In an easy-to-read format, Shelley’s book is jam-packed with practical information about the gluten-free diet. Whether you are a consumer, health professional, chef, food manufacturer or anyone else who needs accurate information about this complex diet…
To a baker, “gluten” is the substance in flour that, when combined with a liquid, is responsible for creating the sticky, elastic texture of raw dough. But what exactly is gluten? In simple terms, gluten is the general name for specific protein fractions (prolamins and glutelins) in wheat, barley and rye.
Historically, oats were restricted from the gluten-free diet because it was thought that their avenin prolamin caused intestinal damage similar to that caused by the proteins in wheat, rye and barley. However, the main reason for reactions to oats is that they frequently are contaminated with gluten-containing grains during seeding, growing, harvest, storage, transportation and milling.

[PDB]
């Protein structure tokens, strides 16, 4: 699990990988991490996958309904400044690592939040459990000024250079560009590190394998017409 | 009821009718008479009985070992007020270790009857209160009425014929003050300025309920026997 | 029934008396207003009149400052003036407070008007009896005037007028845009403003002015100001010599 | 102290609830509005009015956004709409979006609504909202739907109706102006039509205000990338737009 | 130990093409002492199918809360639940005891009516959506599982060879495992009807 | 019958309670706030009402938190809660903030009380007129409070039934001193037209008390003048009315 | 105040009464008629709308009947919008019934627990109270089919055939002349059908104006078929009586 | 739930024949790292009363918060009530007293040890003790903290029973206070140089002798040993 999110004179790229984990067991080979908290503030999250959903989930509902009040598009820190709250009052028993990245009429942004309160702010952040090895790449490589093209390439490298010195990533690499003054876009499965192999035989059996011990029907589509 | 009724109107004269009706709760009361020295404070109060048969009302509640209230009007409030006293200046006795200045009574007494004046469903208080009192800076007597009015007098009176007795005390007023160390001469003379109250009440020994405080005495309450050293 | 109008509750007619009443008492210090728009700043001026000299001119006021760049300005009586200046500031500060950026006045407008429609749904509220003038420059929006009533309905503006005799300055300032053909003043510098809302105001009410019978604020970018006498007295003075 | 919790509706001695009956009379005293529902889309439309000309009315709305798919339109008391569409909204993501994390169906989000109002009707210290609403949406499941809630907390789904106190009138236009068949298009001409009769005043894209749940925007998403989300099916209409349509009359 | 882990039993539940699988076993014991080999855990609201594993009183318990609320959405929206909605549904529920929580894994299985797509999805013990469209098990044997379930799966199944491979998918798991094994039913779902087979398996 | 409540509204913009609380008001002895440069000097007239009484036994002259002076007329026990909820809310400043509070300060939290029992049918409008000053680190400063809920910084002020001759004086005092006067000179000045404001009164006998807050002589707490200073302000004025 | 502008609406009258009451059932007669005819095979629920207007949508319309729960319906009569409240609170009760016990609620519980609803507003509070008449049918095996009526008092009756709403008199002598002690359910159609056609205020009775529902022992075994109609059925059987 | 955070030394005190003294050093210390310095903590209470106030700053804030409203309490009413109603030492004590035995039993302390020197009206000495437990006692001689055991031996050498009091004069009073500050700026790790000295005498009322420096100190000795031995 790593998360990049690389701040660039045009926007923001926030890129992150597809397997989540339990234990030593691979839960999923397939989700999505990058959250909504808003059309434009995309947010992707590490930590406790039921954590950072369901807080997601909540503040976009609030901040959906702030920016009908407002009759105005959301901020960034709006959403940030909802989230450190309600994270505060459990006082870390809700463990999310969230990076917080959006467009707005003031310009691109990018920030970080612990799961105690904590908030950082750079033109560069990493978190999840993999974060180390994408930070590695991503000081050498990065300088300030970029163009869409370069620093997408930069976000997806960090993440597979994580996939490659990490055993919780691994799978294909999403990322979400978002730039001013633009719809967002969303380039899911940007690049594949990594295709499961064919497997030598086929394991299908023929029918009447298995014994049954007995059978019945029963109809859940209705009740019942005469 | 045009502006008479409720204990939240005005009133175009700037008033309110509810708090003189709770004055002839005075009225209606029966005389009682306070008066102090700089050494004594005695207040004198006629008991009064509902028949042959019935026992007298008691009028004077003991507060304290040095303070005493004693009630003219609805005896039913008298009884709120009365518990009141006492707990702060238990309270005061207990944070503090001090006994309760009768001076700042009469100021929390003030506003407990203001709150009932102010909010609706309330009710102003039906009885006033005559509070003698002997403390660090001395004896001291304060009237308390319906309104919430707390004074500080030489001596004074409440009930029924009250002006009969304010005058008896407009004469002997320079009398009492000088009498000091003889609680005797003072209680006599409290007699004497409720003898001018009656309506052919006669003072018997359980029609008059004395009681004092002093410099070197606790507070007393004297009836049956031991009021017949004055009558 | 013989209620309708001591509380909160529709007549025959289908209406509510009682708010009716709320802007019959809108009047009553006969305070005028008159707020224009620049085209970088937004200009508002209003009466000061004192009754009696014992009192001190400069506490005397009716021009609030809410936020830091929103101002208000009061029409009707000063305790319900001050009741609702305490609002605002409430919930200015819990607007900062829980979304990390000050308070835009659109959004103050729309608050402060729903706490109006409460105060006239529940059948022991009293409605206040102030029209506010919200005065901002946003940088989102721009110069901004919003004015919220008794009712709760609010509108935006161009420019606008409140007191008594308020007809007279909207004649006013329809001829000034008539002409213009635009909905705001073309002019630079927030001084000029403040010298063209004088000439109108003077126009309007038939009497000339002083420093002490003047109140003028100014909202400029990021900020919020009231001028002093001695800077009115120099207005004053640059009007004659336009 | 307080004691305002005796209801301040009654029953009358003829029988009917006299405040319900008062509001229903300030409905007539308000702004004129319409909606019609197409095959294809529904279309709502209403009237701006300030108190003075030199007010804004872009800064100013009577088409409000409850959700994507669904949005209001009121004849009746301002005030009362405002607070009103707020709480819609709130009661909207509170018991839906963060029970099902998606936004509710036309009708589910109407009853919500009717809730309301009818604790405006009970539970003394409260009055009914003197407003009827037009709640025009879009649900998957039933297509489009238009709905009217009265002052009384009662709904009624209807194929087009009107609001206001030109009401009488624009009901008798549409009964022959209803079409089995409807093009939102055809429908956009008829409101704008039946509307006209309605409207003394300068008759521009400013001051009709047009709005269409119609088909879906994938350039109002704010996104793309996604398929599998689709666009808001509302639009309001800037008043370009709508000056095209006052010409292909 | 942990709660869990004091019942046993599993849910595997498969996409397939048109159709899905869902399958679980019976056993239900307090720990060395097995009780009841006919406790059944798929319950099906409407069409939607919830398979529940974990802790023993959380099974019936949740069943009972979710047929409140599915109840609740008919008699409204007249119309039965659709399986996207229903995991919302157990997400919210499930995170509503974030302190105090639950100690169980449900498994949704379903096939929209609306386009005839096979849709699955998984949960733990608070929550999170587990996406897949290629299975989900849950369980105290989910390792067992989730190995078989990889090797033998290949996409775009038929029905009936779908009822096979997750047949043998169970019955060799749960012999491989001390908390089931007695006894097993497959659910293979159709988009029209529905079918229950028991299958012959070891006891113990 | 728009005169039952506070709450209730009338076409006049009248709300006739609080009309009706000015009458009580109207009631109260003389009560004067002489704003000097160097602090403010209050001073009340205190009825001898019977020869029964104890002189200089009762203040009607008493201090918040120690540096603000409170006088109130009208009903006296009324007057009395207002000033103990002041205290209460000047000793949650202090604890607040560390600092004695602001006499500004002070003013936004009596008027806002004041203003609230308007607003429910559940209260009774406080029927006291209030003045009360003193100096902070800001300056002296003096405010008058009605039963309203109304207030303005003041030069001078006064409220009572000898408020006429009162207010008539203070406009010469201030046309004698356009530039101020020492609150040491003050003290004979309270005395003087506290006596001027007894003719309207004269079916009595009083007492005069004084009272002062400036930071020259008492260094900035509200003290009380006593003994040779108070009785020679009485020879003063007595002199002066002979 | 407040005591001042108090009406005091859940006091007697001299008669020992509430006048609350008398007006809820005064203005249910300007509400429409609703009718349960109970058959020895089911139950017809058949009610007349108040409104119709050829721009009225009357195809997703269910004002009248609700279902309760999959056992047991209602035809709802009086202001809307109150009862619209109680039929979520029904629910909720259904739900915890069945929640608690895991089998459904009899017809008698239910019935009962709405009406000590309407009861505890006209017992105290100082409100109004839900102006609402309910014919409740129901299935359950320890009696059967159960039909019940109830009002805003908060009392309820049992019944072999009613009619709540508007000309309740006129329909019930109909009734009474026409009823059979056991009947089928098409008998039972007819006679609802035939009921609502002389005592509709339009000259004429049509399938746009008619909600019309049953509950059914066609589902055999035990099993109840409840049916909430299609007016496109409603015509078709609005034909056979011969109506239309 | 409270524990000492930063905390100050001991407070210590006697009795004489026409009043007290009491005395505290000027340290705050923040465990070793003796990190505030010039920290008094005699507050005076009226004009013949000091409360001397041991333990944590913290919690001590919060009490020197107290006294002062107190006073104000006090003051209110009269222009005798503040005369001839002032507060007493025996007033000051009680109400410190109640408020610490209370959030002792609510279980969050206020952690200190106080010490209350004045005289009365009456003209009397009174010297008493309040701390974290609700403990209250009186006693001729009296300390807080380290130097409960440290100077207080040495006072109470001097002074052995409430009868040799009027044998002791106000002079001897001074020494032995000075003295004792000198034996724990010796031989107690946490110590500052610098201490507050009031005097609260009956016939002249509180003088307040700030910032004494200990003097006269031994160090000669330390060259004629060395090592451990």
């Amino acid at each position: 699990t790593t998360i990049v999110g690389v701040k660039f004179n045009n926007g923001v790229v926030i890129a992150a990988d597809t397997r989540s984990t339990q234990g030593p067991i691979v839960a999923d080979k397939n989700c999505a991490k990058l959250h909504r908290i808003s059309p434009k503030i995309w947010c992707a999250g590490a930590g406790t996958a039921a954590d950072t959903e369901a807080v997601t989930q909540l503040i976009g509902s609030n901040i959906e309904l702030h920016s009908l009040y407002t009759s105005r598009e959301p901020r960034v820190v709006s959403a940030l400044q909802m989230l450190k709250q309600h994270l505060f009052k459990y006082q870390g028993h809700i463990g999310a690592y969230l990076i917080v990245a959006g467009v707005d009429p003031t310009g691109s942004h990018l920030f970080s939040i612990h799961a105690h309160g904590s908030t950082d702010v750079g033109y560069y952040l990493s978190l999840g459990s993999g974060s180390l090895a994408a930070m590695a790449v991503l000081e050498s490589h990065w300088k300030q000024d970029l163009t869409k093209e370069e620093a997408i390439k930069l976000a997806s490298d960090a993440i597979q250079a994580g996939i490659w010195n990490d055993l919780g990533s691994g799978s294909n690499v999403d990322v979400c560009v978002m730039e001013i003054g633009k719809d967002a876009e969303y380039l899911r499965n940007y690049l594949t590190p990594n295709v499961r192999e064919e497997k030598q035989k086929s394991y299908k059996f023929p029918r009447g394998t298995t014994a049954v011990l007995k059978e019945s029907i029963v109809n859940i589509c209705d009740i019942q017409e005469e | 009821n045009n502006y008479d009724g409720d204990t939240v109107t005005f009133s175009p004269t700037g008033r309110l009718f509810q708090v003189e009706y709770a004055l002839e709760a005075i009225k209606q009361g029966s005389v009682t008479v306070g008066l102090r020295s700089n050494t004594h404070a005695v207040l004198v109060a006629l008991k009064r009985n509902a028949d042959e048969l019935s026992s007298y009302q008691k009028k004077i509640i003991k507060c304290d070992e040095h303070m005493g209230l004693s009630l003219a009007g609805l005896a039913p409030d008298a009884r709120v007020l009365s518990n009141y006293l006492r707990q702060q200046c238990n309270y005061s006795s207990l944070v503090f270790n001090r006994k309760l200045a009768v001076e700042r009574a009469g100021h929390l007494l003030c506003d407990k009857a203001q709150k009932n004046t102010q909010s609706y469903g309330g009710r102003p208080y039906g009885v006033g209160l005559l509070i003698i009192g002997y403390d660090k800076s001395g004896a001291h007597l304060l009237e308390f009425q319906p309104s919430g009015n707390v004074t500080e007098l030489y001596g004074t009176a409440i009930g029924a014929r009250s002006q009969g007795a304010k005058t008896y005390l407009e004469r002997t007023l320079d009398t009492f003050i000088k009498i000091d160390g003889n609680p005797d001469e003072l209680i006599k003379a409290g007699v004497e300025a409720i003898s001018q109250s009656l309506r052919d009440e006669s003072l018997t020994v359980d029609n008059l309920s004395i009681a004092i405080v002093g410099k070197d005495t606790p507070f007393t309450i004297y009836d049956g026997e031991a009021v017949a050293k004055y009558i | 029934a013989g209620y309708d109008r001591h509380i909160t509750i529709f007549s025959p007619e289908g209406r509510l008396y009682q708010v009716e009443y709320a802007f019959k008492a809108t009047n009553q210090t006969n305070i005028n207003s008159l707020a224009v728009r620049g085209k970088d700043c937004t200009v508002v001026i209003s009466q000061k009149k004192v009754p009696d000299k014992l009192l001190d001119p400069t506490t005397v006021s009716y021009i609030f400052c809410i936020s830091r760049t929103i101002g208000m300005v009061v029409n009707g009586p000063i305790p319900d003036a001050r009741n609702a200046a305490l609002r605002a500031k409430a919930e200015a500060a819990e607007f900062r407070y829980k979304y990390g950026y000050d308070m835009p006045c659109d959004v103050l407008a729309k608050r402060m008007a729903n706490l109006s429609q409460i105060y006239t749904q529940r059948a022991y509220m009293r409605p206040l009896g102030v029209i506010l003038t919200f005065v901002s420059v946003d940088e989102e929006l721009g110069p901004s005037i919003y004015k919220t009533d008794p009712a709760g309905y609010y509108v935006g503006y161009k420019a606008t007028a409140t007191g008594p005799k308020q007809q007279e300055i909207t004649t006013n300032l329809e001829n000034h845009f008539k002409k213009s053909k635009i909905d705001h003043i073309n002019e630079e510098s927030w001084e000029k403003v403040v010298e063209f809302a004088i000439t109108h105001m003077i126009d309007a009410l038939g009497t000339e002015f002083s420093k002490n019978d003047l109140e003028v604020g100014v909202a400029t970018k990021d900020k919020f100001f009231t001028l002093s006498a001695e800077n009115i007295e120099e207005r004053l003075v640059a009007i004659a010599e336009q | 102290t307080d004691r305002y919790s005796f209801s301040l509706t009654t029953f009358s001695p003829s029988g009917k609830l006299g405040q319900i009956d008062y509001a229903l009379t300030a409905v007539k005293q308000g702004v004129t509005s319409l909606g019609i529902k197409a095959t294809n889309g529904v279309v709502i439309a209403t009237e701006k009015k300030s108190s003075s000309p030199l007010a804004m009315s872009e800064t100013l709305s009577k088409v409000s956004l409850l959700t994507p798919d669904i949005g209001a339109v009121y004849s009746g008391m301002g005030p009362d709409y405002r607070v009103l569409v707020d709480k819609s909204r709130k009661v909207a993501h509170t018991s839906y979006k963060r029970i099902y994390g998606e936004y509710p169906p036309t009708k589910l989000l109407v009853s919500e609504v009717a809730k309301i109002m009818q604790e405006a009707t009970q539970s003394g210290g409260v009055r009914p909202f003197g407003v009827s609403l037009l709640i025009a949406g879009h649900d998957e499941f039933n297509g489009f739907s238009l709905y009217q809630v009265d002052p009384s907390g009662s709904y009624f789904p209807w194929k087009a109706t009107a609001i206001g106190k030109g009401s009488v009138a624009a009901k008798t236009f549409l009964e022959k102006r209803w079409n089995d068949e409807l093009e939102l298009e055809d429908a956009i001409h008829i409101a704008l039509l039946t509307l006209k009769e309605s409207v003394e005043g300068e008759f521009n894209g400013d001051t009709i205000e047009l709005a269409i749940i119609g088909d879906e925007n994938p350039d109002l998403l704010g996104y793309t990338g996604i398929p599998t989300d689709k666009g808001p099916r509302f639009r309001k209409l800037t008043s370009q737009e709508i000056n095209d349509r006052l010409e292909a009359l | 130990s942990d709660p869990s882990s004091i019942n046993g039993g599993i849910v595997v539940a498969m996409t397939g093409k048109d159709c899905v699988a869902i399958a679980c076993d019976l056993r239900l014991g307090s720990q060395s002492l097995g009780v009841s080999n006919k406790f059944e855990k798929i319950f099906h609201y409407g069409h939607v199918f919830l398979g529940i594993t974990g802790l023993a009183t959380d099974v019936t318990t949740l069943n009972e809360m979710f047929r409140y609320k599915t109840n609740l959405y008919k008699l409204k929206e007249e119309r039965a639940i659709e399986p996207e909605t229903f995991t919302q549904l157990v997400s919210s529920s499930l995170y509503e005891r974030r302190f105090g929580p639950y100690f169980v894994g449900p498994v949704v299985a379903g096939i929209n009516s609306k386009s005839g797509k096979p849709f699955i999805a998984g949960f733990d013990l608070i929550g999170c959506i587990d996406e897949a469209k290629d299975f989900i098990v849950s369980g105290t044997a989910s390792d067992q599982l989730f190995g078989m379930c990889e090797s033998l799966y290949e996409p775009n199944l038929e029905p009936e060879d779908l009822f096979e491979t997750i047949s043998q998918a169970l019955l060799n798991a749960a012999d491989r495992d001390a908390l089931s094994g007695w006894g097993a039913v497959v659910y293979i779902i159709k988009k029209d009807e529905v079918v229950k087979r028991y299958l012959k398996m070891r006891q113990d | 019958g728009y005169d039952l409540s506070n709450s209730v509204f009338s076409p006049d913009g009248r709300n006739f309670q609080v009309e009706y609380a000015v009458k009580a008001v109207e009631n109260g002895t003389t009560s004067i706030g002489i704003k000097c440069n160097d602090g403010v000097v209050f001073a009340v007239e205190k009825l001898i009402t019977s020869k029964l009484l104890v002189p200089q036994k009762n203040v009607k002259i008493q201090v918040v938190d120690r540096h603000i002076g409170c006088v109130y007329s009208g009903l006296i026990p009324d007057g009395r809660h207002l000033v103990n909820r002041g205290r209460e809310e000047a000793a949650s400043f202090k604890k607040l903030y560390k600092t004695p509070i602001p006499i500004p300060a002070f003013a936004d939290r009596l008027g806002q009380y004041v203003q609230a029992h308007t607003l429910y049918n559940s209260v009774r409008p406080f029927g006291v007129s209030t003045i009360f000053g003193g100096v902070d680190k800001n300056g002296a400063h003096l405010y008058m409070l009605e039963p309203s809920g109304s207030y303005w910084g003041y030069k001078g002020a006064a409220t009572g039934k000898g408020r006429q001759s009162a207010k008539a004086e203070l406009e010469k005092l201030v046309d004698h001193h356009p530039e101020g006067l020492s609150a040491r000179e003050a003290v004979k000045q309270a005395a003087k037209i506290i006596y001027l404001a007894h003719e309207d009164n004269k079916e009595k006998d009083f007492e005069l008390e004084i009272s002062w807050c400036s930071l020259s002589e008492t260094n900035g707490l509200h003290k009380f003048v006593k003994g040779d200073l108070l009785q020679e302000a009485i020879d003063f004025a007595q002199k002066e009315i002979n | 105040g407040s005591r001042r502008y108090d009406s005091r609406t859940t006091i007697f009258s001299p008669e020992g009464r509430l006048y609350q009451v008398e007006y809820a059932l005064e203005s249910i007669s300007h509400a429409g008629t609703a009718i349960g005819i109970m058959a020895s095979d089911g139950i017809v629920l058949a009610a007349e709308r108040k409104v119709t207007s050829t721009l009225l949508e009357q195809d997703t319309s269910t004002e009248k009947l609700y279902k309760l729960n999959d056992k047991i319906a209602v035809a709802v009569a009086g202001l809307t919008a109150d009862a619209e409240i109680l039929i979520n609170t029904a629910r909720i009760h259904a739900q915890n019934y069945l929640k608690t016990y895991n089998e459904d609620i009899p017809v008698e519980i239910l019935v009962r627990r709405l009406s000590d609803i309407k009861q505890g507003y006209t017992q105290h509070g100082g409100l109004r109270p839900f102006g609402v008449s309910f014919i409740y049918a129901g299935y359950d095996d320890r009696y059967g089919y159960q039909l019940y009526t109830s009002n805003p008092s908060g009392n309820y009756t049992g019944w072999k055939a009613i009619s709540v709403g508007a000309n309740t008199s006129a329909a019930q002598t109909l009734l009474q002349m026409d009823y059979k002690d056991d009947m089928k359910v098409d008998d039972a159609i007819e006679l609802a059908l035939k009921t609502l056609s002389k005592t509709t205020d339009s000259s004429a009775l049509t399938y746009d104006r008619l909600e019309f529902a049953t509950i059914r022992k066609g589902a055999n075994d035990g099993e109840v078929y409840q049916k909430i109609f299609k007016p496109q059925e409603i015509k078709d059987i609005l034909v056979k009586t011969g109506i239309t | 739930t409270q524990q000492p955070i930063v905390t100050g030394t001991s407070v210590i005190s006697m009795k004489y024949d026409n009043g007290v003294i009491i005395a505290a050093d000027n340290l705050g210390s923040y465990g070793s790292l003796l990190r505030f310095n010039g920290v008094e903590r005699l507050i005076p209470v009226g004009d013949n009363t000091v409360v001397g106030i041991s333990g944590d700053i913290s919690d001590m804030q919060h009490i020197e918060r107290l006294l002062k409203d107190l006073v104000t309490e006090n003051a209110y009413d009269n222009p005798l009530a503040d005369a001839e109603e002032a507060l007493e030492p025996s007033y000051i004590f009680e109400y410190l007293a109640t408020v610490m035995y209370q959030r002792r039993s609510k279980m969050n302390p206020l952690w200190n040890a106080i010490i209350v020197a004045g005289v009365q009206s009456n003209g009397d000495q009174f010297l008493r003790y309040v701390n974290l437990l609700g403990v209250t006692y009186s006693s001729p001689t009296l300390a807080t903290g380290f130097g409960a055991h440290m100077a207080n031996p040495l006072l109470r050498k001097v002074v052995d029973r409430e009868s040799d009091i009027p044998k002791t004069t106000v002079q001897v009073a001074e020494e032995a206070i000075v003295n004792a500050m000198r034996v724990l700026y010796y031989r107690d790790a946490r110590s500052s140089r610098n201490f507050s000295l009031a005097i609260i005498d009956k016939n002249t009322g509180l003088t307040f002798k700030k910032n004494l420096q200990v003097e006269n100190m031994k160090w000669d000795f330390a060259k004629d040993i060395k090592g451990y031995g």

A wide variety of naturally gluten-free foods such as fruits, vegetables, nuts, seeds, legumes (dried beans, lentils, peas, soybeans), eggs, plain meat, poultry, fish, seafood, yogurt and cheese can be included in a gluten-free diet.
Due to the complexities of the gluten-free diet, consultation with an expert registered dietitian (RD) is highly recommended. After completing a thorough nutritional assessment, s/he will address any nutritional concerns and will work with the individual to learn how to successfully adapt to the gluten-free lifestyle.
This section includes web links for North American celiac organizations; gluten-free labeling regulations in the U.S. and Canada; articles written by Shelley Case in Allergic Living Magazine and other publications; as well as and additional helpful resources about celiac disease, gluten sensitivity and the gluten-free diet.